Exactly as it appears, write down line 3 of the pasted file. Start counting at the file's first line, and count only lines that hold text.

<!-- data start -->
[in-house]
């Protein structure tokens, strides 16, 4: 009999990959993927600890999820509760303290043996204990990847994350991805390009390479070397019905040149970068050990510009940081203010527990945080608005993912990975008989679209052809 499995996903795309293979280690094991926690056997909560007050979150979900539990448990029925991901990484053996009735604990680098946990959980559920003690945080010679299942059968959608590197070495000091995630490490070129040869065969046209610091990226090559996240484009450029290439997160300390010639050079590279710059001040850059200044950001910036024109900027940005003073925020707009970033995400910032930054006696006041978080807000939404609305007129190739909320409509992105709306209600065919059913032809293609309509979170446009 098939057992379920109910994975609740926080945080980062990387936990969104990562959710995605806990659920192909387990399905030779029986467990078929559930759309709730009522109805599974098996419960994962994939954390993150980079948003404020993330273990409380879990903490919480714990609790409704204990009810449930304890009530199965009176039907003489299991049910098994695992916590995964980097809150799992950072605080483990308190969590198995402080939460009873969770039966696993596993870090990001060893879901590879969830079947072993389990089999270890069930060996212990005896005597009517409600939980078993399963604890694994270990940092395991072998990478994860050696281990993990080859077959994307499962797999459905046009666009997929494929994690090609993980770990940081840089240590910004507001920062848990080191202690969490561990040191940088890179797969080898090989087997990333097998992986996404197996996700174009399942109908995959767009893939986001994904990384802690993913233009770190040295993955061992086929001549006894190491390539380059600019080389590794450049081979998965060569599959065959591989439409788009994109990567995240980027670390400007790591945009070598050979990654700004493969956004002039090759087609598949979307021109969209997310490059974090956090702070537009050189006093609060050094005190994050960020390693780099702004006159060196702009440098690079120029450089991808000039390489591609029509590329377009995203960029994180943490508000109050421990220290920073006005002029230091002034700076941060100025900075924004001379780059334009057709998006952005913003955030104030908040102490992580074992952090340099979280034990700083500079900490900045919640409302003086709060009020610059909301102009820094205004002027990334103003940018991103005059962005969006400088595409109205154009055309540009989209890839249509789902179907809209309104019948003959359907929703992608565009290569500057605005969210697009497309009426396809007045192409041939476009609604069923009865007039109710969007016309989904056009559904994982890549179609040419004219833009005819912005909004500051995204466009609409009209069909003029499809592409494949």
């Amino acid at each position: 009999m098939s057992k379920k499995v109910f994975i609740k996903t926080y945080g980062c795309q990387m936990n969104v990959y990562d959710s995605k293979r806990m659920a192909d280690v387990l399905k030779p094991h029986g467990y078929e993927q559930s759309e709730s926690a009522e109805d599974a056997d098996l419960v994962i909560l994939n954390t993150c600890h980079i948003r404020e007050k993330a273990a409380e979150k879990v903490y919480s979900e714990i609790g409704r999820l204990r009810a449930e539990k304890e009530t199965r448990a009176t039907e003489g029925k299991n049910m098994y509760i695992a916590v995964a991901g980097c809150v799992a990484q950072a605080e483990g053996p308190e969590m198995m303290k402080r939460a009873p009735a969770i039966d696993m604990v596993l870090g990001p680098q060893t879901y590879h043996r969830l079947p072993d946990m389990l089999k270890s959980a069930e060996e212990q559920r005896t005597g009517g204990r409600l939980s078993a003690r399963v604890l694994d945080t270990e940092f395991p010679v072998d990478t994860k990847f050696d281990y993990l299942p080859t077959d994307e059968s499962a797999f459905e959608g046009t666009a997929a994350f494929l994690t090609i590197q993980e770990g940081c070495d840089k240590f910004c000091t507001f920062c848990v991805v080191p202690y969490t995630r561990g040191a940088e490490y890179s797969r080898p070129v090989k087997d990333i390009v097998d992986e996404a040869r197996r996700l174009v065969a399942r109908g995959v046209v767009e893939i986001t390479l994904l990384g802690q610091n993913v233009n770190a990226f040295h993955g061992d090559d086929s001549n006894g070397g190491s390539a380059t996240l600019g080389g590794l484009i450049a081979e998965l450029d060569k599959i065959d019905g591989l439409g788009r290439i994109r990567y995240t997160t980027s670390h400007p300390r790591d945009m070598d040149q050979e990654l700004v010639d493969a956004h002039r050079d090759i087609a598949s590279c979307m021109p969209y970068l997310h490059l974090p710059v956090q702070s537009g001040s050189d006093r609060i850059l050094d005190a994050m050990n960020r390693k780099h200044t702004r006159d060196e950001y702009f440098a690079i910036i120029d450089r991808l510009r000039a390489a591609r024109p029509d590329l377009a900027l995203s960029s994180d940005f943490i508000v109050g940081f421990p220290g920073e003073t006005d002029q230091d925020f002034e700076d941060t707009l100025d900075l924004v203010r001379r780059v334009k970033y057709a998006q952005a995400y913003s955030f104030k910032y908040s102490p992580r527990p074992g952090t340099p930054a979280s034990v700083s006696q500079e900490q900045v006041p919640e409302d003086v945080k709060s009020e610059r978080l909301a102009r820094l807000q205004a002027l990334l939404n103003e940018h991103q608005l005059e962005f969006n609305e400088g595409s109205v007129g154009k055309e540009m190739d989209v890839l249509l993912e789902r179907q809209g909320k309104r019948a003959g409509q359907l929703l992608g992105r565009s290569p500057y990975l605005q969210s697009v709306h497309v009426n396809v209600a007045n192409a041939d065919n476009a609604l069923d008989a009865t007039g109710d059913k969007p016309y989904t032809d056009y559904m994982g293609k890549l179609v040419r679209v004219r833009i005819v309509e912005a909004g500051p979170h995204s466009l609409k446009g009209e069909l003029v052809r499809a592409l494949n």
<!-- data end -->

């Amino acid at each position: 009999m098939s057992k379920k499995v109910f994975i609740k996903t926080y945080g980062c795309q990387m936990n969104v990959y990562d959710s995605k293979r806990m659920a192909d280690v387990l399905k030779p094991h029986g467990y078929e993927q559930s759309e709730s926690a009522e109805d599974a056997d098996l419960v994962i909560l994939n954390t993150c600890h980079i948003r404020e007050k993330a273990a409380e979150k879990v903490y919480s979900e714990i609790g409704r999820l204990r009810a449930e539990k304890e009530t199965r448990a009176t039907e003489g029925k299991n049910m098994y509760i695992a916590v995964a991901g980097c809150v799992a990484q950072a605080e483990g053996p308190e969590m198995m303290k402080r939460a009873p009735a969770i039966d696993m604990v596993l870090g990001p680098q060893t879901y590879h043996r969830l079947p072993d946990m389990l089999k270890s959980a069930e060996e212990q559920r005896t005597g009517g204990r409600l939980s078993a003690r399963v604890l694994d945080t270990e940092f395991p010679v072998d990478t994860k990847f050696d281990y993990l299942p080859t077959d994307e059968s499962a797999f459905e959608g046009t666009a997929a994350f494929l994690t090609i590197q993980e770990g940081c070495d840089k240590f910004c000091t507001f920062c848990v991805v080191p202690y969490t995630r561990g040191a940088e490490y890179s797969r080898p070129v090989k087997d990333i390009v097998d992986e996404a040869r197996r996700l174009v065969a399942r109908g995959v046209v767009e893939i986001t390479l994904l990384g802690q610091n993913v233009n770190a990226f040295h993955g061992d090559d086929s001549n006894g070397g190491s390539a380059t996240l600019g080389g590794l484009i450049a081979e998965l450029d060569k599959i065959d019905g591989l439409g788009r290439i994109r990567y995240t997160t980027s670390h400007p300390r790591d945009m070598d040149q050979e990654l700004v010639d493969a956004h002039r050079d090759i087609a598949s590279c979307m021109p969209y970068l997310h490059l974090p710059v956090q702070s537009g001040s050189d006093r609060i850059l050094d005190a994050m050990n960020r390693k780099h200044t702004r006159d060196e950001y702009f440098a690079i910036i120029d450089r991808l510009r000039a390489a591609r024109p029509d590329l377009a900027l995203s960029s994180d940005f943490i508000v109050g940081f421990p220290g920073e003073t006005d002029q230091d925020f002034e700076d941060t707009l100025d900075l924004v203010r001379r780059v334009k970033y057709a998006q952005a995400y913003s955030f104030k910032y908040s102490p992580r527990p074992g952090t340099p930054a979280s034990v700083s006696q500079e900490q900045v006041p919640e409302d003086v945080k709060s009020e610059r978080l909301a102009r820094l807000q205004a002027l990334l939404n103003e940018h991103q608005l005059e962005f969006n609305e400088g595409s109205v007129g154009k055309e540009m190739d989209v890839l249509l993912e789902r179907q809209g909320k309104r019948a003959g409509q359907l929703l992608g992105r565009s290569p500057y990975l605005q969210s697009v709306h497309v009426n396809v209600a007045n192409a041939d065919n476009a609604l069923d008989a009865t007039g109710d059913k969007p016309y989904t032809d056009y559904m994982g293609k890549l179609v040419r679209v004219r833009i005819v309509e912005a909004g500051p979170h995204s466009l609409k446009g009209e069909l003029v052809r499809a592409l494949n």